14. Henry Rodriguez

Rodriguez made it to Triple-A for the first time in 2009.
If De Los Santos doesn't have the best stuff in the A's system, that honor might fall on Rodriguez, who is one of the hardest throwers in minor league baseball. Signed by the A's out of Venezuela as a 16-year-old, Rodriguez debuted in the US in 2006 and he has been wowing scouts with his triple-digit radar gun readings and sharp breaking slider ever since. Despite the quality of his stuff, however, Rodriguez has seen his ERA sit north of 5 the past two seasons because of control problems reminiscent of "Wild Thing" from the Major League movies. In 308 career minor league innings, Rodriguez has walked 231 batters (a rate of nearly seven per nine innings) and has uncorked 57 wild pitches.

Rodriguez began his career with the A's in the starting rotation and had success in that role in 2007 with Low-A Kane County when he posted a career-best 3.07 ERA and struck-out 106 in 99.2 innings. The right-hander began the 2008 season in the starting rotation, but the A's moved him to the bullpen midway through that season when control problems at the Double-A level were sabotaging his effectiveness. Rodriguez became more difficult to hit as a reliever, but he still struggled with his walks, issuing 5.95 walks per nine innings in relief (he was issuing 6.35 free passes per nine innings as a starter).

Even though Rodriguez's improvements from the starting rotation to the bullpen were relatively minimal in 2008, the A's kept him as a reliever in 2009. He began the season on the disabled list thanks to off-season surgery to correct a sports hernia he suffered while pitching in the Venezuelan Winter League. After three outings in late May with the High-A Stockton Ports (during which he struck-out 11 and walked only one in five innings), Rodriguez was promoted to Triple-A Sacramento, where he would spend the rest of the minor league season. He made 37 appearances for the River Cats and posted a 5.77 ERA in 43.2 innings. He struck-out an incredible 71 batters and held opposing hitters to a .228 average, but he walked 38 and allowed four homeruns. Rodriguez was particularly ineffective down-the-stretch, as he posted an 8.55 ERA after the All-Star break as opposed to a 3.42 ERA before the break.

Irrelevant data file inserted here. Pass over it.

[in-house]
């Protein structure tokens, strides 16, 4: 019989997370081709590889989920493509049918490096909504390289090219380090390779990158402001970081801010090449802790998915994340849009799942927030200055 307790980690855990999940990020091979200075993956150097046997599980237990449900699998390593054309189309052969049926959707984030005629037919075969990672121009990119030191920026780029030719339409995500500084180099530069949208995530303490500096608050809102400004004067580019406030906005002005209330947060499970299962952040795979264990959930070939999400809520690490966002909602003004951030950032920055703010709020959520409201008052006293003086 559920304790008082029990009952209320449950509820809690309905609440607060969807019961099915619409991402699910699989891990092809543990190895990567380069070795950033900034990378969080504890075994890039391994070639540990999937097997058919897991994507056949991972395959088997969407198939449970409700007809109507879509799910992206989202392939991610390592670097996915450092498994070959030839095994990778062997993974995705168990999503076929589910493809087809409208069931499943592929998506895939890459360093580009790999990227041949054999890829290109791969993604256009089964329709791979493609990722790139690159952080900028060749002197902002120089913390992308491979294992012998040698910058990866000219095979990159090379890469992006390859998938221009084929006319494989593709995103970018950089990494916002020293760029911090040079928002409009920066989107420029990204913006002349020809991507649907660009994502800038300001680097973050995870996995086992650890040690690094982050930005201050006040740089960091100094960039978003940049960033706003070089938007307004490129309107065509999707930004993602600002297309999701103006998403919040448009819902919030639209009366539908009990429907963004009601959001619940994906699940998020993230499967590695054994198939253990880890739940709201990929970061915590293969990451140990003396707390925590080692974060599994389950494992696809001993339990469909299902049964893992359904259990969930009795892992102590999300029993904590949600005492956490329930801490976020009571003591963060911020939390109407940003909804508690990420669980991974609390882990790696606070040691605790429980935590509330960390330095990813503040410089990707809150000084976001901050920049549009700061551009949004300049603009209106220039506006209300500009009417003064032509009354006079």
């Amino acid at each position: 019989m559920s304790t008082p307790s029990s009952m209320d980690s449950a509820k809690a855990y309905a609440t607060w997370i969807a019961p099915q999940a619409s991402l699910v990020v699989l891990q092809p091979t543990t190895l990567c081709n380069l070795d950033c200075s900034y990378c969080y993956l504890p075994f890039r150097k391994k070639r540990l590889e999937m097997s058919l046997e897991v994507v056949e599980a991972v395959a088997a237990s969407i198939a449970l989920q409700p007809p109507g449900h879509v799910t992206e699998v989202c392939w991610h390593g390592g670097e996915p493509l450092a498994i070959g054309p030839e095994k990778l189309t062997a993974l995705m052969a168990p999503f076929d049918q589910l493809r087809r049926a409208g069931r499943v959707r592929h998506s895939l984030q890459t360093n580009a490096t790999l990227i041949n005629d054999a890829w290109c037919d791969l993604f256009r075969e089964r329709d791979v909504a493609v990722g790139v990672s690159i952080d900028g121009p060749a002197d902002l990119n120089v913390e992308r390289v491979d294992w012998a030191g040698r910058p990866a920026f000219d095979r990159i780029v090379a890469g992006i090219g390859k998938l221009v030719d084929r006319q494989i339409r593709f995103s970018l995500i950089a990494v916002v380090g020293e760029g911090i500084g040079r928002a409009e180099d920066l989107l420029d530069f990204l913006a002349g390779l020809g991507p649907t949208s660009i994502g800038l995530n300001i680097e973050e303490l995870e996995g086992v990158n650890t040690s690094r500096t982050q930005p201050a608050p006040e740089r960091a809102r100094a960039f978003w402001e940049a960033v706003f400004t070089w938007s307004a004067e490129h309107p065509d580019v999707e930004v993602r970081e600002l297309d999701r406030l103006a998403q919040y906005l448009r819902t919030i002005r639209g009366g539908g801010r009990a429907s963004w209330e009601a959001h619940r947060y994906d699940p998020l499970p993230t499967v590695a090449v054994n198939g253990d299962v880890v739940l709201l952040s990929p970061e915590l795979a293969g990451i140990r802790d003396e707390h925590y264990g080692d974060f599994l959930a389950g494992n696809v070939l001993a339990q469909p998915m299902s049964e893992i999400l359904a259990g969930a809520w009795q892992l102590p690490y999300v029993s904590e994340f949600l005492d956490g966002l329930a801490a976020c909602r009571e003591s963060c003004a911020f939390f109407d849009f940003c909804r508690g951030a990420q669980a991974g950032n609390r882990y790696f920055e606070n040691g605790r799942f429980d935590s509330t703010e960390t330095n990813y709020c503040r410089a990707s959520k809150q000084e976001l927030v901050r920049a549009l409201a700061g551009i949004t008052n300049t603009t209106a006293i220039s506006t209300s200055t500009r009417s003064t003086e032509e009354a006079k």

Rodriguez allowed three runs in 1.1 innings during Sacramento's post-season run, but despite the late-season struggles, he was recalled at the end of Sacramento's season as a September call-up. He struggled in his major league debut, allowing two runs (one earned), two wild pitches, a walk, a hit and one hit-by-pitch. Rodriguez pitched better in two subsequent appearances for the A's, tossing two scoreless innings against Seattle (he didn't walk a batter and struck-out three) and another scoreless inning against the Angels (he allowed two hits and a walk, but got out of the jam).

Rodriguez's command problems have extended into his winter league season. He has walked seven in 4.1 innings in the Venezuelan Winter League through Thursday. Incidentally, Rodriguez was actually traded by his longtime Venezuelan Winter League team, Las Aguilas del Zulia, to the Leones del Caracas on Tuesday. He debuted on Wednesday and threw a scoreless inning. He had to pass a physical in order to complete the trade, so any thought that his control problems might be injury-related were put to rest.